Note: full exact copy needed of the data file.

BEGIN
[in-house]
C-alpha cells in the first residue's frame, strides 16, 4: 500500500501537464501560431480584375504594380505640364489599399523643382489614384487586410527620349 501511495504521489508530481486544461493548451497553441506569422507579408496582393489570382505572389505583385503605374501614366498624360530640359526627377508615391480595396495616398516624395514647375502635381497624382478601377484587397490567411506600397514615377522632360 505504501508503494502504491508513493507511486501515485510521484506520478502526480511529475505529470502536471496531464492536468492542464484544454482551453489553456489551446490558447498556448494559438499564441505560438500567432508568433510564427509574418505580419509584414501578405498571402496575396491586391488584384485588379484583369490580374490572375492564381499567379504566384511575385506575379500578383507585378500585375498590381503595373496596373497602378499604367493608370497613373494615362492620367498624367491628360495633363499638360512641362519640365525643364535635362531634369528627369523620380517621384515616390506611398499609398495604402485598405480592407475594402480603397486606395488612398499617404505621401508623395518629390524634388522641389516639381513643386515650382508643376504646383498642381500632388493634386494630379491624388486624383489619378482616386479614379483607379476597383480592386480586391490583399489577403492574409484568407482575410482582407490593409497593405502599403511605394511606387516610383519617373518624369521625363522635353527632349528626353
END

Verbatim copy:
[in-house]
C-alpha cells in the first residue's frame, strides 16, 4: 500500500501537464501560431480584375504594380505640364489599399523643382489614384487586410527620349 501511495504521489508530481486544461493548451497553441506569422507579408496582393489570382505572389505583385503605374501614366498624360530640359526627377508615391480595396495616398516624395514647375502635381497624382478601377484587397490567411506600397514615377522632360 505504501508503494502504491508513493507511486501515485510521484506520478502526480511529475505529470502536471496531464492536468492542464484544454482551453489553456489551446490558447498556448494559438499564441505560438500567432508568433510564427509574418505580419509584414501578405498571402496575396491586391488584384485588379484583369490580374490572375492564381499567379504566384511575385506575379500578383507585378500585375498590381503595373496596373497602378499604367493608370497613373494615362492620367498624367491628360495633363499638360512641362519640365525643364535635362531634369528627369523620380517621384515616390506611398499609398495604402485598405480592407475594402480603397486606395488612398499617404505621401508623395518629390524634388522641389516639381513643386515650382508643376504646383498642381500632388493634386494630379491624388486624383489619378482616386479614379483607379476597383480592386480586391490583399489577403492574409484568407482575410482582407490593409497593405502599403511605394511606387516610383519617373518624369521625363522635353527632349528626353